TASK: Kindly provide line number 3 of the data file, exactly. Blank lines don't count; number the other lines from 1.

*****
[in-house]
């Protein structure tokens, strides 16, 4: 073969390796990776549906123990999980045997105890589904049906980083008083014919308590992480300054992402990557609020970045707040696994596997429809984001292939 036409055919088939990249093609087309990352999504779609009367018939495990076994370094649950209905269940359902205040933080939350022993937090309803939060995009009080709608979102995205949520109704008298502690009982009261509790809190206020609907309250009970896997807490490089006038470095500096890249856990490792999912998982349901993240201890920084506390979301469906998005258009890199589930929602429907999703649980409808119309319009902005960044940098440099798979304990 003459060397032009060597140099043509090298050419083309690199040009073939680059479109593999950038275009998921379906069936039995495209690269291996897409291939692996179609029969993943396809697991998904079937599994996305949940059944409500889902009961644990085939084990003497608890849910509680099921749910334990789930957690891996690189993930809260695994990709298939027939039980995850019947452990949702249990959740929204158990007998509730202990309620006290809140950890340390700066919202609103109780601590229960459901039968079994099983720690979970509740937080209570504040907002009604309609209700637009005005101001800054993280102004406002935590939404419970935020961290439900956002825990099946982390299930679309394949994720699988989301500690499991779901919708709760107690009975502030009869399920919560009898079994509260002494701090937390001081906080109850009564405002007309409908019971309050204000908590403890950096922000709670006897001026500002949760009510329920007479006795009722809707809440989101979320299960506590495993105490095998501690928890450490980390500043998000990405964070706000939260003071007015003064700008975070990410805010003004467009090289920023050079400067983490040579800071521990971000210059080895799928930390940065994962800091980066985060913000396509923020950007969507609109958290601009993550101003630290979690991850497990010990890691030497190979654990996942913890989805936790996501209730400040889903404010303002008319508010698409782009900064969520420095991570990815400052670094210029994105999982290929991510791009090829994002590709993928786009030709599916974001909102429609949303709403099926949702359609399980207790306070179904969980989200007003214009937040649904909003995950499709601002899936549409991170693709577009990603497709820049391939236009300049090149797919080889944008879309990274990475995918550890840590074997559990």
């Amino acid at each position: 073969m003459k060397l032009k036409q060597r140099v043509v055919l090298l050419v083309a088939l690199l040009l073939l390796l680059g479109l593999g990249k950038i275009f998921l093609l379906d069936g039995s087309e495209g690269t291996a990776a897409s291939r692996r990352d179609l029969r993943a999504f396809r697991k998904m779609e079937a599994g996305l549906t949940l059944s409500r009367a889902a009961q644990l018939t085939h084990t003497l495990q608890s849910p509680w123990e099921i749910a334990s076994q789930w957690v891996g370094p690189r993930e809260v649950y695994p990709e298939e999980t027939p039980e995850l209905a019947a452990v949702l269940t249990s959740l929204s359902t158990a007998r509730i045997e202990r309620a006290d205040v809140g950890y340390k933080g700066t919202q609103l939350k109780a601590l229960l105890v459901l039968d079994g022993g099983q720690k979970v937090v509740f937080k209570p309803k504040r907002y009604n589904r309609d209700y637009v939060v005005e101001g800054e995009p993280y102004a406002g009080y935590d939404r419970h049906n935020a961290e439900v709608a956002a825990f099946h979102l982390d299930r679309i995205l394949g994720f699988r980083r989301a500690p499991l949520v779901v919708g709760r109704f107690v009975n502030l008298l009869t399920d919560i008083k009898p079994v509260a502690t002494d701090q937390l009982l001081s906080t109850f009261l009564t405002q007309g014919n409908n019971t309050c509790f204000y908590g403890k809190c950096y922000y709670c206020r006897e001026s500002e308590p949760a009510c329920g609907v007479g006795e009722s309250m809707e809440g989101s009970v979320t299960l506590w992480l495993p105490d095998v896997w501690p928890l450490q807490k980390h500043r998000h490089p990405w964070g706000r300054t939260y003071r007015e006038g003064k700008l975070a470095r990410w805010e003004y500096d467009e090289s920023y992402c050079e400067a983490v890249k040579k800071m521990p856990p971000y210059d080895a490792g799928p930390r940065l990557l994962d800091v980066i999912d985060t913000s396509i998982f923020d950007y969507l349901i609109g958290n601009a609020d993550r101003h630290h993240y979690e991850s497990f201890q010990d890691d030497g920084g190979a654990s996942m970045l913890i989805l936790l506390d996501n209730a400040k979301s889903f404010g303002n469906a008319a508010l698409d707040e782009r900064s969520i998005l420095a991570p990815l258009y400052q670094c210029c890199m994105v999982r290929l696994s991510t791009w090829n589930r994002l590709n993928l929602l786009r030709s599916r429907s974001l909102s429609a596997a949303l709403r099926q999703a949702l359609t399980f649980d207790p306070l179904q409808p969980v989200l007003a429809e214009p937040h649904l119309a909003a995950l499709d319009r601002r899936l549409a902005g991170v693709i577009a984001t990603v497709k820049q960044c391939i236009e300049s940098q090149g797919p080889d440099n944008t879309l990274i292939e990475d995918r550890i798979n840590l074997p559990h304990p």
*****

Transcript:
């Amino acid at each position: 073969m003459k060397l032009k036409q060597r140099v043509v055919l090298l050419v083309a088939l690199l040009l073939l390796l680059g479109l593999g990249k950038i275009f998921l093609l379906d069936g039995s087309e495209g690269t291996a990776a897409s291939r692996r990352d179609l029969r993943a999504f396809r697991k998904m779609e079937a599994g996305l549906t949940l059944s409500r009367a889902a009961q644990l018939t085939h084990t003497l495990q608890s849910p509680w123990e099921i749910a334990s076994q789930w957690v891996g370094p690189r993930e809260v649950y695994p990709e298939e999980t027939p039980e995850l209905a019947a452990v949702l269940t249990s959740l929204s359902t158990a007998r509730i045997e202990r309620a006290d205040v809140g950890y340390k933080g700066t919202q609103l939350k109780a601590l229960l105890v459901l039968d079994g022993g099983q720690k979970v937090v509740f937080k209570p309803k504040r907002y009604n589904r309609d209700y637009v939060v005005e101001g800054e995009p993280y102004a406002g009080y935590d939404r419970h049906n935020a961290e439900v709608a956002a825990f099946h979102l982390d299930r679309i995205l394949g994720f699988r980083r989301a500690p499991l949520v779901v919708g709760r109704f107690v009975n502030l008298l009869t399920d919560i008083k009898p079994v509260a502690t002494d701090q937390l009982l001081s906080t109850f009261l009564t405002q007309g014919n409908n019971t309050c509790f204000y908590g403890k809190c950096y922000y709670c206020r006897e001026s500002e308590p949760a009510c329920g609907v007479g006795e009722s309250m809707e809440g989101s009970v979320t299960l506590w992480l495993p105490d095998v896997w501690p928890l450490q807490k980390h500043r998000h490089p990405w964070g706000r300054t939260y003071r007015e006038g003064k700008l975070a470095r990410w805010e003004y500096d467009e090289s920023y992402c050079e400067a983490v890249k040579k800071m521990p856990p971000y210059d080895a490792g799928p930390r940065l990557l994962d800091v980066i999912d985060t913000s396509i998982f923020d950007y969507l349901i609109g958290n601009a609020d993550r101003h630290h993240y979690e991850s497990f201890q010990d890691d030497g920084g190979a654990s996942m970045l913890i989805l936790l506390d996501n209730a400040k979301s889903f404010g303002n469906a008319a508010l698409d707040e782009r900064s969520i998005l420095a991570p990815l258009y400052q670094c210029c890199m994105v999982r290929l696994s991510t791009w090829n589930r994002l590709n993928l929602l786009r030709s599916r429907s974001l909102s429609a596997a949303l709403r099926q999703a949702l359609t399980f649980d207790p306070l179904q409808p969980v989200l007003a429809e214009p937040h649904l119309a909003a995950l499709d319009r601002r899936l549409a902005g991170v693709i577009a984001t990603v497709k820049q960044c391939i236009e300049s940098q090149g797919p080889d440099n944008t879309l990274i292939e990475d995918r550890i798979n840590l074997p559990h304990p």